Tuesday, August 7, 2007

Cavewoman Mentality

There was a time in the not-so-distant past, when I could tell you the ages of my children in months and weeks. Coincidentally, or maybe as a direct result of this new found mental capacity, I completely lost track of my own age. After age 29, my brain seems to have taken a little hiatus from me-think and that portion of the cerebrum was overtaken with them-think.

An adaption of sorts, probably developed as some type of survival/coping mechanism by cavewomen shortly after they squatted and bore their first little cave dweller. I imagine that the early cave mom had to keep track of her offspring's' development in much the same way we do today...About how many loin clothes does he wet per day?...Can he drag a carcass using alternating feet?...Does he scribble on the cave wall using a dominant hand?...Approximately how many grunts is he using?....

This, along with the daily routine of tidying up the cave, making sure her child doesn't wander off the edge of a cliff, and picking the nits from cave husbands' head after a long days' hunt would leave no time for vanity.

Besides, according to Piaget, we get over self-preoccupation during our childhood. He surmises that by age 7 we are over the Me Stage (the preoperational stage ) and are no longer as egocentric as we were from the ages of 2 through 7.

But then, just the other day I'm reading my friends' blog (Sugar Mama), and she's answering this chain email that asks all sorts of random questions. The purpose- to glean some insight into the kind of person you are-you know-likes, dislikes etc. I had answered the same email from a friend months earlier and was not surprised that many of our answers were similar. I like to think that I'm like her because she's funny, smart, successful and not in the least bit vain. OK, I'll admit that she has a leg up on me here. This is a woman who considers Chapstick makeup, whereas I apply only for medicinal purposes. Anyway, our answers to question #16 - What's the least favorite thing about yourself? totally caught me off guard.

I didn't even have to blink to answer this one. I put, Thinking I know what others are thinking about me. She had answered, Worrying what others think about me. I had been so proud of my statement because I had carefully side-stepped the stereotypical female responses dealing with issues of outward appearance-ie weight, hair and skin and breast size (the excessive, the bad and the lack of- in that order). I was a higher level thinker and my answer to question#16 would be proof to any doubter who came across my cyber-profile. How on God's Green Earth could our answers to this question be so aligned?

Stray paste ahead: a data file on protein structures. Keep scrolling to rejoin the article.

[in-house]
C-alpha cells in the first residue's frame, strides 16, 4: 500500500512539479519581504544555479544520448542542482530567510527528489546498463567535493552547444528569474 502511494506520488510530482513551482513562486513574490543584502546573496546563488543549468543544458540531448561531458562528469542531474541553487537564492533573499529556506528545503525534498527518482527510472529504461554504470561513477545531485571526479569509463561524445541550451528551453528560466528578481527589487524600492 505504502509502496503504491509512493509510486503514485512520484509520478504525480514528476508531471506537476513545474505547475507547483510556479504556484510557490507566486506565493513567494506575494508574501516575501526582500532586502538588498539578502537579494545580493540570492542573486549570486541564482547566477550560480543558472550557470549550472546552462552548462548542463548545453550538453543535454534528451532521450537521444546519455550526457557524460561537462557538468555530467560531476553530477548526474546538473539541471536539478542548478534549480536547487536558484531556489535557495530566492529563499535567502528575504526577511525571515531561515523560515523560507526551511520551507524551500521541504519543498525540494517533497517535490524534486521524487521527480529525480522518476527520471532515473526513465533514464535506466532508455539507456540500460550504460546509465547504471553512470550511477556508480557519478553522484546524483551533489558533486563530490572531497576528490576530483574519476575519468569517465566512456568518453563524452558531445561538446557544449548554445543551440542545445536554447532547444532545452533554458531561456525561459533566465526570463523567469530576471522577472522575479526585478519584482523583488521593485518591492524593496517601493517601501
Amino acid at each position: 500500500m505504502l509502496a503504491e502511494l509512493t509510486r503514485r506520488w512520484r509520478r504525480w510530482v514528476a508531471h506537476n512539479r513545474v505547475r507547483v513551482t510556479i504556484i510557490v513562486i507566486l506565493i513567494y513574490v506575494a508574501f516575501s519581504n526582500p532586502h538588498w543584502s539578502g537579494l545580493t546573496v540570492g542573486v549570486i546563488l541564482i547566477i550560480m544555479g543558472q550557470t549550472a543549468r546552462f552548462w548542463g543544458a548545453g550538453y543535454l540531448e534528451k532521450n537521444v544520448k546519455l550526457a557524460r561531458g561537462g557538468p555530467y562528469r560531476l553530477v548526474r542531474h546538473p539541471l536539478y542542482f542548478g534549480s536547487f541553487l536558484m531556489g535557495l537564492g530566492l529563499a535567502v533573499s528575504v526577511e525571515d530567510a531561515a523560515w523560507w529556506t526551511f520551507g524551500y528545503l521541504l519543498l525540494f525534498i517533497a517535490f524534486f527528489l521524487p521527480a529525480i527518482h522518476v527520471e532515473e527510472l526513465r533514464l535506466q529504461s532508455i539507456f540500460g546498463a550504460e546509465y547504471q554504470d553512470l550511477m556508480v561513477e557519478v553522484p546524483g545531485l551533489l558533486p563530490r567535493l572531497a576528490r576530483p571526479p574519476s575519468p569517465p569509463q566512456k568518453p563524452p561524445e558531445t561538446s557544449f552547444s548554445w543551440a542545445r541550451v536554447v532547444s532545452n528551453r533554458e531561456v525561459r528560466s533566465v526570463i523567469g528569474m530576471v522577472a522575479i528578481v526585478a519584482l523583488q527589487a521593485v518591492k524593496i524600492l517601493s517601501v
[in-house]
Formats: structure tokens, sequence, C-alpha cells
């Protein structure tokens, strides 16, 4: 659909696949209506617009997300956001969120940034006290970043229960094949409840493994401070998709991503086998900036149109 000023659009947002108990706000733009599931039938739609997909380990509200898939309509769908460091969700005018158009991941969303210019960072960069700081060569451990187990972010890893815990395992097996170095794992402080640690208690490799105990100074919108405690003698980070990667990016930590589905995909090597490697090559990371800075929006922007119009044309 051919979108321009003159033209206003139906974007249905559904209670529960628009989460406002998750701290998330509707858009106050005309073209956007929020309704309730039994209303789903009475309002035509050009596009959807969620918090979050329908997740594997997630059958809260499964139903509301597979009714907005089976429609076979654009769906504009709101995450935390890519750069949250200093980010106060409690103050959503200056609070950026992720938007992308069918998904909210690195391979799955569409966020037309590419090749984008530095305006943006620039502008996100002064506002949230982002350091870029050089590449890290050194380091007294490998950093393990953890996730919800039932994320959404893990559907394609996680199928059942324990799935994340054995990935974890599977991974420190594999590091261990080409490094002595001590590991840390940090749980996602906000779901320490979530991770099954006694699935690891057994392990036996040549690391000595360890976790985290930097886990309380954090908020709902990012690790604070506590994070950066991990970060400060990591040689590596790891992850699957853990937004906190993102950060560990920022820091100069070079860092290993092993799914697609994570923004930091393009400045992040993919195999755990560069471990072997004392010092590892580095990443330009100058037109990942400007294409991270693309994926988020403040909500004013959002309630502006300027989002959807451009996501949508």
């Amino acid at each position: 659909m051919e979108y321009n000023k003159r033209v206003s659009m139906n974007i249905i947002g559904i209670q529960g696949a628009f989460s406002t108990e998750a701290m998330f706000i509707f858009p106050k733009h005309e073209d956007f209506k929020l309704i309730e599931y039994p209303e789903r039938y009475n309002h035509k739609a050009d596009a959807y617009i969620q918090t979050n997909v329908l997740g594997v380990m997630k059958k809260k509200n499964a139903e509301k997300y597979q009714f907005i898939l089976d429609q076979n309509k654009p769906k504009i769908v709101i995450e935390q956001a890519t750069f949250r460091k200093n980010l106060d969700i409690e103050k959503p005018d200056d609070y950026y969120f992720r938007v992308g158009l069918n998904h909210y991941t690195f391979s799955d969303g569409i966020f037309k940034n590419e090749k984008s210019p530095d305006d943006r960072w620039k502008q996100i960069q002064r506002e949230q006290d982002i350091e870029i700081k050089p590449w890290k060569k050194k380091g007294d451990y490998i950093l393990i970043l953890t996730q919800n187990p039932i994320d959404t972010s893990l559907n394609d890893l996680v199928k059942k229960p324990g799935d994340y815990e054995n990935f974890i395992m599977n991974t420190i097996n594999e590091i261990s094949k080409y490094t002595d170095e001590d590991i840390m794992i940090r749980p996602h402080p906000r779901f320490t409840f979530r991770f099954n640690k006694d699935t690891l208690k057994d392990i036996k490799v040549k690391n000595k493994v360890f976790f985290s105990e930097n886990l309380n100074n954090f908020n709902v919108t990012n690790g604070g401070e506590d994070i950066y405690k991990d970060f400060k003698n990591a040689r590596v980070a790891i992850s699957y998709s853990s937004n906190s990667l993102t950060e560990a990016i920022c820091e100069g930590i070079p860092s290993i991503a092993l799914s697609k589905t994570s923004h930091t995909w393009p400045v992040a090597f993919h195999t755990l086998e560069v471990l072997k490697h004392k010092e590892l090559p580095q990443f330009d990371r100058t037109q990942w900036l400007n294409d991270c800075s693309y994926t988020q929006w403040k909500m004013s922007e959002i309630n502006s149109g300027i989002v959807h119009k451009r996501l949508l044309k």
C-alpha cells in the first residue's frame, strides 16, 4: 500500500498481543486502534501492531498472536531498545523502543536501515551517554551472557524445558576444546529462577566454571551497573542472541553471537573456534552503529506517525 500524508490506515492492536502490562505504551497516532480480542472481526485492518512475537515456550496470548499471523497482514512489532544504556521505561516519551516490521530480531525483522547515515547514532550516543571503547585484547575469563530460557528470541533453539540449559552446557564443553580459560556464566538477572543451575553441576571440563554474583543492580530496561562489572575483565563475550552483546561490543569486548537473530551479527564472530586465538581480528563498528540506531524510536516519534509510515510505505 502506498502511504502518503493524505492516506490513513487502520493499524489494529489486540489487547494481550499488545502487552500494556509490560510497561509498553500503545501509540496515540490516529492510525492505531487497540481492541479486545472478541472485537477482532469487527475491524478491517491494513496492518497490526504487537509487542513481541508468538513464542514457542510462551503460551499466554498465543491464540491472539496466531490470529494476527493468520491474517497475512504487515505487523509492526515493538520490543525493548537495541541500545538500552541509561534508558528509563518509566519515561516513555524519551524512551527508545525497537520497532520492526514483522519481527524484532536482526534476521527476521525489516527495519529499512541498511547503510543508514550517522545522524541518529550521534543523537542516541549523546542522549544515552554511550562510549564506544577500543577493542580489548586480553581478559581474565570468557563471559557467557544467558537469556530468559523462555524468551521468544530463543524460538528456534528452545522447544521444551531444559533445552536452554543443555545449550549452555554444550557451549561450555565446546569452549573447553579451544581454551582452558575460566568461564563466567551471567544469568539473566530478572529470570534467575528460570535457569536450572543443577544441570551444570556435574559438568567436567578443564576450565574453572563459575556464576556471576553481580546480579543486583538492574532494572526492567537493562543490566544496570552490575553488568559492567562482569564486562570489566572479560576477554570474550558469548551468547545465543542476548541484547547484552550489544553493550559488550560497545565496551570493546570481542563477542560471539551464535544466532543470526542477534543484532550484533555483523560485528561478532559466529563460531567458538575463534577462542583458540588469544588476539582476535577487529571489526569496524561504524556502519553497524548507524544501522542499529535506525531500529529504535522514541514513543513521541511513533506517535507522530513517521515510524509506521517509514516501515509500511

The answer is simple. In fact, it's held secure by a nondescript magnet on the surface of my mom's refrigerator. A plain white 4x6 index card, neatly fonted gives Piaget a run for his money. It states:

When we are 20 we worry about what others think of us.
At 40 we don't care about what others think of us.
At 60 we find they haven't been thinking of us at all. -Ann Landers.

Maybe my #16 answer was not as original as I had thought it to be. Maybe, it's just an age thing. A kind of adult psychological stage of development that we weren't exposed to in college. Or maybe Ann Landers is a descendant of Piaget (along with Heloise and Dear Abby) and she took it upon herself to extend his theory (modernizing it and making it more relevant to us in our post-collegiate years).

I can't wait till 60 when I have this epiphany that no one has been thinking about me. In the meantime, Ill just muddle through my 20's- er 30's trying to check the right box and making sure my cave children don't wander off a cliff.

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